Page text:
Alex Legg (1952-2014) was an inspiration to so many musicians. A master songwriter and troubadour whose memory will live on through his songs.
Photo by Kylie Horner
I was privileged to have spent two fine years by his side. So when NSW Folk Federation invited me to write a tribute for their magazine, Cornstalk, of course I agreed.
The article can be accessed here – Cornstalk
Or, read on:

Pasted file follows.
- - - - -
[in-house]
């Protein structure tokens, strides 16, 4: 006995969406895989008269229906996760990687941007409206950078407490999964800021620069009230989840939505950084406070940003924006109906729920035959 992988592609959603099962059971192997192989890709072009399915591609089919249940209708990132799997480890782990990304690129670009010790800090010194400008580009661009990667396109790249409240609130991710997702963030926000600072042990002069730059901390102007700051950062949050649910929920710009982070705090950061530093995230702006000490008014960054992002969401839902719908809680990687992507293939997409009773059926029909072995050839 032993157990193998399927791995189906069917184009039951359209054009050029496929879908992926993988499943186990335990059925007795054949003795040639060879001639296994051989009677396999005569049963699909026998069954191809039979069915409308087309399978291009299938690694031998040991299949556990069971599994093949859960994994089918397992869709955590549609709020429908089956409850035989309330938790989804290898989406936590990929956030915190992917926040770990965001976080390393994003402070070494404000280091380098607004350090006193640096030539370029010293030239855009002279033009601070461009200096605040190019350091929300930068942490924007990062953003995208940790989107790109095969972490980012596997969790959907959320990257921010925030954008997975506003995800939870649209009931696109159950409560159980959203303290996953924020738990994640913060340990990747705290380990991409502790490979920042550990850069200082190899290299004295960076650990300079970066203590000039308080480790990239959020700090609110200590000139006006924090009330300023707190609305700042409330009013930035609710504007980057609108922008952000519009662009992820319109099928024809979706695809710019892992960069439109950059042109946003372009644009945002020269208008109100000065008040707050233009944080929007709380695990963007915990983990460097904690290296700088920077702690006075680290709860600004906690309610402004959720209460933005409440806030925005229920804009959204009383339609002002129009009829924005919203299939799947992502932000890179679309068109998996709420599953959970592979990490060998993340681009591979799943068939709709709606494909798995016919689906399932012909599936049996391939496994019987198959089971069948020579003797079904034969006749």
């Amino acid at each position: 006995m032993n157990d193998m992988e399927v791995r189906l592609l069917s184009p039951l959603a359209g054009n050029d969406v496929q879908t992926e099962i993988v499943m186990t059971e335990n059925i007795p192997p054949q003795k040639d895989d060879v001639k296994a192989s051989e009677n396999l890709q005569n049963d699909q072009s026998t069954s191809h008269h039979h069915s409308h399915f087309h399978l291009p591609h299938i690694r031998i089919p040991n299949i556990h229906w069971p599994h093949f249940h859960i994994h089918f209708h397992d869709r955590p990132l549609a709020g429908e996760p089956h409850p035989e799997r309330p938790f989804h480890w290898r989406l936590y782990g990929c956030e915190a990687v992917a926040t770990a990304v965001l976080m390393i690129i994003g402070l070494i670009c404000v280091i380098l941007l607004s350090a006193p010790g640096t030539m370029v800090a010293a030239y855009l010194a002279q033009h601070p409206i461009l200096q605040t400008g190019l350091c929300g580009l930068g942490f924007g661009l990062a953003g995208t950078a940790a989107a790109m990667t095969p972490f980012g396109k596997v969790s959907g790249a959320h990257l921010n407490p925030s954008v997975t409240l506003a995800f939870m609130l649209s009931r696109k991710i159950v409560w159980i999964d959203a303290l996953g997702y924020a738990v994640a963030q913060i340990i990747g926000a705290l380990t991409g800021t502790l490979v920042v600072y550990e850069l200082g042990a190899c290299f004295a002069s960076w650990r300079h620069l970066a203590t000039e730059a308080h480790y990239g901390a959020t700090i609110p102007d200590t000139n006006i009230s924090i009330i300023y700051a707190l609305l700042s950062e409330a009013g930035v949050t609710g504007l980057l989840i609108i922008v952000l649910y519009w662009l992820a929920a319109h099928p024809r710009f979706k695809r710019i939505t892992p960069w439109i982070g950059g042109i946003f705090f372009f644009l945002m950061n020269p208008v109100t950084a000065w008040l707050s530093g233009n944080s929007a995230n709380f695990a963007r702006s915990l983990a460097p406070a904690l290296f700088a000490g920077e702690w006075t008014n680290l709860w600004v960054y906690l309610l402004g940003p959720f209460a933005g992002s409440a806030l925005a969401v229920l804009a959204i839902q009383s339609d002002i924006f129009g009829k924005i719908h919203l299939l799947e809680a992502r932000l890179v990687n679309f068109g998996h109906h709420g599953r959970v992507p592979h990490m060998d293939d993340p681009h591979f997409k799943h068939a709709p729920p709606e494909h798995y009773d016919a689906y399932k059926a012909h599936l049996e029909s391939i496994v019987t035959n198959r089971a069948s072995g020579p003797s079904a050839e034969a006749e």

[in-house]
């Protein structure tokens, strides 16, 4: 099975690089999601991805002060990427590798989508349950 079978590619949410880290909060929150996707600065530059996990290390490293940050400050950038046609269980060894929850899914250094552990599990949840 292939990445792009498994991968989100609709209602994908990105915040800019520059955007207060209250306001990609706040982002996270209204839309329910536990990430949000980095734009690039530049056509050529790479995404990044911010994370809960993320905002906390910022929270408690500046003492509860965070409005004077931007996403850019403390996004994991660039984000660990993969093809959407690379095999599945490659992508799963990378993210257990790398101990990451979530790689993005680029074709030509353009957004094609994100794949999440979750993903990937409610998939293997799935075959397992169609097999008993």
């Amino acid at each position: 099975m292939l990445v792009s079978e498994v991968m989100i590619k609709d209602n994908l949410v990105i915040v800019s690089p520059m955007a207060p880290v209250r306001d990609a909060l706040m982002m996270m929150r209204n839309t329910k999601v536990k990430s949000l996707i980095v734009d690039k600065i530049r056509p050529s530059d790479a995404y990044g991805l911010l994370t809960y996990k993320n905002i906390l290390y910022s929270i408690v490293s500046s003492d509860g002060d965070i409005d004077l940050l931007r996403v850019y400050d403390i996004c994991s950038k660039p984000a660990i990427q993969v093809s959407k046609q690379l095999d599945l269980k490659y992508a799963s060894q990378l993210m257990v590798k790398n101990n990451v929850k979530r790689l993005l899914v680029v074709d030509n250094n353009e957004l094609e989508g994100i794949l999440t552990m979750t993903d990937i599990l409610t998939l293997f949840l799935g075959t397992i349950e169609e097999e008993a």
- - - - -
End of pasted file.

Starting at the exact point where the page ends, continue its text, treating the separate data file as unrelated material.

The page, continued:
“After a sudden and intense battle with cancer, Alex Legg, age 62, passed away on the 3rd December 2014, leaving behind his son Angus, his sisters and brothers, and nieces and nephews in Scotland, and the swathe of musicians he inspired. Alex led a rich and interesting musical life since writing his first song at twelve years of age. By the time he was fourteen he was playing bass in Scottish dance band, Dave Barron’s Baronettes. After playing bass in a number of Aberdeen bands, including Hedgehog Pie, he moved to London in 1974 and spent the following thirty years songwriting and gigging, finally moving to Melbourne, Australia with his then wife Jenny and son Angus, and two contact numbers in his phone book. From such tenuous beginnings, Alex went on to forge a successful musical career in Melbourne, especially in the Dandenong Ranges where he ran Kelly’s Sessions, at Kelly’s Bar and Grill, Olinda, easily the greatest open mic in the world and a training ground for many emerging artists. Alex nurtured the talent and gave freely his own hard won wisdom, encouraging singer songwriters to work up a three-hour set and get themselves out there. He would even help to book them gigs. Alex also hosted a monthly Blues and Roots night at Burrinja Arts Centre café, featuring Nick Charles, Fiona Boyes, Andy Cowan, Phil Manning, Kavisha Mazzella, and Lloyd Spiegel and many more top Blues artists, all of whom held Alex in the highest regard. Alex was a master songwriter and consummate performer, his stomping grooves and rich vocals the perfect delivery for songs of passion, loss and social justice. Alex will be remembered for his award-winning songs like Too Many Children and Heaven Help Me; songs he considered simple and funny like Leather and Lace and Forget It (another award winner); and songs like May All Your Friends Be Artists which he wrote for his son Angus, songs that strike at the hearts of many. At the time of his passing he was working on an album featuring the great Albert Lee on guitar. The album was originally to be titled Cupid’s Graveyard after one of the tracks. Towards the end of his life Alex decided to re-name the album Leggacy. I think it was a wise choice. Alex had a huge heart and a giving & generous nature and he has left us with a song catalogue second to none. His songs are his legacy. Here is Heaven Help Me, a song that Joe Cocker passed over and Johnny Neel recorded in 2004 can be found on YouTube” Isobel Blackthorn